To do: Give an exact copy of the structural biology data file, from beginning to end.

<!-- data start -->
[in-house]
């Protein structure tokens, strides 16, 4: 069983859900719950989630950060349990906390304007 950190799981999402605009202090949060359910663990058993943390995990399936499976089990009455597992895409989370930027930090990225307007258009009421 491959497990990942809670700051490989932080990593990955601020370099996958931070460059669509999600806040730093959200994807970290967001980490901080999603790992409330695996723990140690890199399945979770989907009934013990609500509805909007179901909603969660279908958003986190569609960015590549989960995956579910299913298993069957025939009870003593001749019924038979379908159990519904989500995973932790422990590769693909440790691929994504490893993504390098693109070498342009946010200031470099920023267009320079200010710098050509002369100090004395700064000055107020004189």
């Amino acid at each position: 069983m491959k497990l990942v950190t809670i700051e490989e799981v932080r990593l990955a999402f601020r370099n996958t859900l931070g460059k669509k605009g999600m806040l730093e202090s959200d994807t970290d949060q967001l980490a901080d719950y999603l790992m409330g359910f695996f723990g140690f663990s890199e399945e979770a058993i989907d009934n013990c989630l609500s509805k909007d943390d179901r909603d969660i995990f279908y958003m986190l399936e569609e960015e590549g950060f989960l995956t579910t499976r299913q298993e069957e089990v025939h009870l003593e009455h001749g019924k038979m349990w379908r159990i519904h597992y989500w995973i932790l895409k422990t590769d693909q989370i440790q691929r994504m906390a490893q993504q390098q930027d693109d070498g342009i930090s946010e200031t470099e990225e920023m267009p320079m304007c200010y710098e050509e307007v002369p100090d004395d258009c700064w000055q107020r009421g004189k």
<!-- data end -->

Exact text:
[in-house]
């Protein structure tokens, strides 16, 4: 069983859900719950989630950060349990906390304007 950190799981999402605009202090949060359910663990058993943390995990399936499976089990009455597992895409989370930027930090990225307007258009009421 491959497990990942809670700051490989932080990593990955601020370099996958931070460059669509999600806040730093959200994807970290967001980490901080999603790992409330695996723990140690890199399945979770989907009934013990609500509805909007179901909603969660279908958003986190569609960015590549989960995956579910299913298993069957025939009870003593001749019924038979379908159990519904989500995973932790422990590769693909440790691929994504490893993504390098693109070498342009946010200031470099920023267009320079200010710098050509002369100090004395700064000055107020004189």
């Amino acid at each position: 069983m491959k497990l990942v950190t809670i700051e490989e799981v932080r990593l990955a999402f601020r370099n996958t859900l931070g460059k669509k605009g999600m806040l730093e202090s959200d994807t970290d949060q967001l980490a901080d719950y999603l790992m409330g359910f695996f723990g140690f663990s890199e399945e979770a058993i989907d009934n013990c989630l609500s509805k909007d943390d179901r909603d969660i995990f279908y958003m986190l399936e569609e960015e590549g950060f989960l995956t579910t499976r299913q298993e069957e089990v025939h009870l003593e009455h001749g019924k038979m349990w379908r159990i519904h597992y989500w995973i932790l895409k422990t590769d693909q989370i440790q691929r994504m906390a490893q993504q390098q930027d693109d070498g342009i930090s946010e200031t470099e990225e920023m267009p320079m304007c200010y710098e050509e307007v002369p100090d004395d258009c700064w000055q107020r009421g004189k």